I’m not a fan of New Year’s resolutions. I think a lot of yoga teachers and people in similar professions see a lot of people joining classes in the first week in January, and the majority will be gone by the end of the month. In fact, a lot of gyms rely on this – their profit margins are based in people paying for membership and then not turning up. I also don’t think your worth as a human being should be based in always striving to be healthier. There’s a lot of moralising about exercise and diet that I find more toxic than whatever ‘bad’ habit you’re trying to fix. Indeed, anything that’s a habit for you is doing something positive for you. Making healthier choices is often about figuring out what the ‘bad’ habits are doing for you, and finding less destructive ways to get the same benefits.
However, self-care is important, and most of us have things we’d like to do differently about our usual routines, whether it’s getting more sleep or eating more vegetables. I just think that it’s only sensible to use the natural rhythms of the seasons to help you, rather than lurching straight from the mid-winter feasting season into nothing but long runs and brown rice without a pause. So here’s my recipe for a New Year’s revolution, tailored to fit.
Find your rhythm
Focus on getting back into the routine that already helps you thrive, whether that’s getting to bed at a sensible time, or getting to your weekly yoga class. This will be the best way to sustain you through the damp, dark days of winter.
Press the snooze button on that New Year’s resolution and let yourself and those around you off for being a bit grumpy at the moment. It’s winter. Embrace your inner bear for a little bit longer.
How do you feel after that third cup of coffee? Are the longer days starting to make you feel cheerful? Is Saturday morning the time you always enjoy getting out in the garden? Do you feel uncomfortable and a bit helpless every time you pass that Big Issue seller on your way in to town? Before we can even identify the changes that would help us most, it’s best to have an idea of what’s working and not at the moment.
Make the happy things easier
Can you identify one small and easy change that would make it more likely for you to make the choices you want to make? This is so much easier than feeling guilty about when you don’t make those choices. We’re buying a pressure cooker. It’s a greener, thrifty, and fast way to make hearty and healthy veggie stews and soups in the winter. It probably won’t blow up the house. It feels like a small thing that would lead to happy, healthy things.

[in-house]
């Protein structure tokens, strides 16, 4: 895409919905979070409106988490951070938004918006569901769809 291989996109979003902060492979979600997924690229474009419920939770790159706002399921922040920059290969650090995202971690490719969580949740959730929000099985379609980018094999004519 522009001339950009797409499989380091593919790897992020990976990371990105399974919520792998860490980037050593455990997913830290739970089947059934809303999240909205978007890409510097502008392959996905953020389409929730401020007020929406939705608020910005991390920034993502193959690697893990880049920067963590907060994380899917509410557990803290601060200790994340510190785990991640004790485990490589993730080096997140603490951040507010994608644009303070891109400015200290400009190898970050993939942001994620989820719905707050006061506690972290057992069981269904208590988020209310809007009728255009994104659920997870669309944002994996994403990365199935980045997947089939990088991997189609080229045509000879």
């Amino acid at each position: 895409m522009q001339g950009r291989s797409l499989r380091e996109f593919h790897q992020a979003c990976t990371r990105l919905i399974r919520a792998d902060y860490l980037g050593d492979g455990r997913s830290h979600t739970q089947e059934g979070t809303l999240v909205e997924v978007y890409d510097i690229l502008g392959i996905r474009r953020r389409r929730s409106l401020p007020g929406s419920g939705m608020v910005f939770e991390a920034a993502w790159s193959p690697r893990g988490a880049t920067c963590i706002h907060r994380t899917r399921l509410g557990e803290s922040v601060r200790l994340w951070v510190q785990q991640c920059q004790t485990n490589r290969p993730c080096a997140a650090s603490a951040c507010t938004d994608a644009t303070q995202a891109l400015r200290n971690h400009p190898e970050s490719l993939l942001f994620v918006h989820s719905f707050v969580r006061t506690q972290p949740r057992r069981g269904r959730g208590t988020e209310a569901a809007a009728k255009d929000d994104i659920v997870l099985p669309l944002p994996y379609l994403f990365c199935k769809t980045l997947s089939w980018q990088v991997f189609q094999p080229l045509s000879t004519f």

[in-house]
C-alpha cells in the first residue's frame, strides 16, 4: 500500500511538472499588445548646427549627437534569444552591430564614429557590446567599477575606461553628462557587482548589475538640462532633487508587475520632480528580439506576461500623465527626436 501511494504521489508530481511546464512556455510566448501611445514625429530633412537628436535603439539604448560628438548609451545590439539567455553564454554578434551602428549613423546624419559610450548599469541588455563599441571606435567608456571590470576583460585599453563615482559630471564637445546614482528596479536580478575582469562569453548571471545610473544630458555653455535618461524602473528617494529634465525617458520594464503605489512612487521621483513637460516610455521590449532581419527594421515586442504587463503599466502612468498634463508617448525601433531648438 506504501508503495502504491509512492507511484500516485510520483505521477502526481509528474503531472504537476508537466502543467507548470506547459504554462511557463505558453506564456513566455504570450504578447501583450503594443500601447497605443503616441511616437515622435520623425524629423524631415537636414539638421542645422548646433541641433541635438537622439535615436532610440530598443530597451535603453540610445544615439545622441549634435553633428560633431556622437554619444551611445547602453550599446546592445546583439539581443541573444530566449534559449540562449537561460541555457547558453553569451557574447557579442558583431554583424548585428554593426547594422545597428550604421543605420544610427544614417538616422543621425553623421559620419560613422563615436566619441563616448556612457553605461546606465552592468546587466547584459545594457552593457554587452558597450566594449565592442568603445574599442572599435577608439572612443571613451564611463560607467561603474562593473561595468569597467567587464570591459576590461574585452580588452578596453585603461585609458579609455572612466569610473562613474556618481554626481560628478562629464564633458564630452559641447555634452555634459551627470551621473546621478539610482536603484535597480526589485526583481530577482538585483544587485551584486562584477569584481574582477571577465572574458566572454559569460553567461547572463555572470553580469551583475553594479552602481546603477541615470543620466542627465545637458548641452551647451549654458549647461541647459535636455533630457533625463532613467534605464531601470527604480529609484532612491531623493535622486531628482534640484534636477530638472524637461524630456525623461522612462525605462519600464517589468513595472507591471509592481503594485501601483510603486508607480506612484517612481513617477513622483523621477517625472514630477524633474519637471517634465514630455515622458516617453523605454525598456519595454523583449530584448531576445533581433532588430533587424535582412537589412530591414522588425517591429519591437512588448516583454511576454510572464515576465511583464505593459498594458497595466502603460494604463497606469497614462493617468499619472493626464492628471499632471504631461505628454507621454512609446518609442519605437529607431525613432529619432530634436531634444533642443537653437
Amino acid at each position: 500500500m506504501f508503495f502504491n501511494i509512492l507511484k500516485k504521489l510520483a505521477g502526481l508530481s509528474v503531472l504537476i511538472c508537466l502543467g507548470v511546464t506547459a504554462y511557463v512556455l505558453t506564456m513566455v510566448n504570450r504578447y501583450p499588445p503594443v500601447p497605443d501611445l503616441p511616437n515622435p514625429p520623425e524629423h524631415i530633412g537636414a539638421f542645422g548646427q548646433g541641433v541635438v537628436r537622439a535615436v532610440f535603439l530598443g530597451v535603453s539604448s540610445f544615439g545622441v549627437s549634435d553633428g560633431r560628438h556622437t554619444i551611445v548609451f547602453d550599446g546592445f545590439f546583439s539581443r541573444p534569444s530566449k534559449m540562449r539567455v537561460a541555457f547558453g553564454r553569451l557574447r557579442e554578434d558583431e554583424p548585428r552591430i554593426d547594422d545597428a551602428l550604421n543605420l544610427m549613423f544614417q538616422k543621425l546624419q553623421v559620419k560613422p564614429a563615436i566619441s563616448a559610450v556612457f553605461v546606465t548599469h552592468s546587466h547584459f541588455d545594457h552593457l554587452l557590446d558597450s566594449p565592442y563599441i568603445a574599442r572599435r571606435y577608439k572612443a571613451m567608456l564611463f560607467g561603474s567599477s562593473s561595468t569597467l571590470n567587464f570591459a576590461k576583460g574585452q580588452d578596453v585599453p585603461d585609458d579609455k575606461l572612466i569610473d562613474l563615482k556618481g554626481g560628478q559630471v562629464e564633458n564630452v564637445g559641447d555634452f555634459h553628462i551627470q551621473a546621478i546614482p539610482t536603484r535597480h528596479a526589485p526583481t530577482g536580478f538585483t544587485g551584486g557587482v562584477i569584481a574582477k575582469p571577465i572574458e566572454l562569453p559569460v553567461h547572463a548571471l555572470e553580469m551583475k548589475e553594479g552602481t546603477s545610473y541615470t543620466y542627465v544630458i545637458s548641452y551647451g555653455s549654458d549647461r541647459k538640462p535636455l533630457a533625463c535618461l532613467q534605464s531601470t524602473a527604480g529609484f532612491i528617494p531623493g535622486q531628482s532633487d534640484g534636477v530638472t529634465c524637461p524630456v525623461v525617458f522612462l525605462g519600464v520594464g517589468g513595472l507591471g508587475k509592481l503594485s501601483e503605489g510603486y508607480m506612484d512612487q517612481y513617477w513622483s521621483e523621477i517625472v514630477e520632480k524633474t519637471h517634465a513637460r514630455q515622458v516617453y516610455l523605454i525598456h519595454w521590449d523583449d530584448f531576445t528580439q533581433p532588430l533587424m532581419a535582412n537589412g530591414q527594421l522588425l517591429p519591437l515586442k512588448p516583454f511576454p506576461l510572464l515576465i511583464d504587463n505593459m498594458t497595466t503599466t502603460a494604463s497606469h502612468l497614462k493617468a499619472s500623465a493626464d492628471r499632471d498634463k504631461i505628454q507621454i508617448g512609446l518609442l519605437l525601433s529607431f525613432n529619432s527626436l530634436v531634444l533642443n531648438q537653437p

Plan for the longer days
Experiment with a couple of things that you might want to explore further. If you haven’t been to a yoga class in 2 years and you’re feeling guilty about that, just pop along to one or two rather than committing to going every week right now. And try that Zumba class as well. But try them as an experiment for January at least.
Be the light
It’s been a hard few years for a lot of people. Access to self-care is not evenly available to all, and many people struggle to look after themselves for all sorts of reasons. If you’re one of those people, it’s really not your fault. But the world is also full of just as many signs of hope and everyday people reaching out to help each other. How can you be part of the change and help care for others?
If you manage to follow this plan, you’ll get to the end of January with: a sense of your established routine; more compassion for yourself when it all goes a bit wrong; more understanding of what really works for you; one small change and ideas for bigger ones in the direction of more self-care; and even one thing you do to help others out too.
This sets you up at the end of January, as the days are longer and brighter, to try for any big changes that make sense to you. Which, traditionally, is the start of Lent. It’s said by some people that it takes 5-7 weeks to make or break a habit. So by Easter, you’d know if that habit was going to stick.
And if you’re wondering what my self-care looks like at the moment, it’s taking a few days extra break to breathe right at the turning of the year, just before my PhD is awarded, any day now. The roller coaster will be rattling along again soon enough.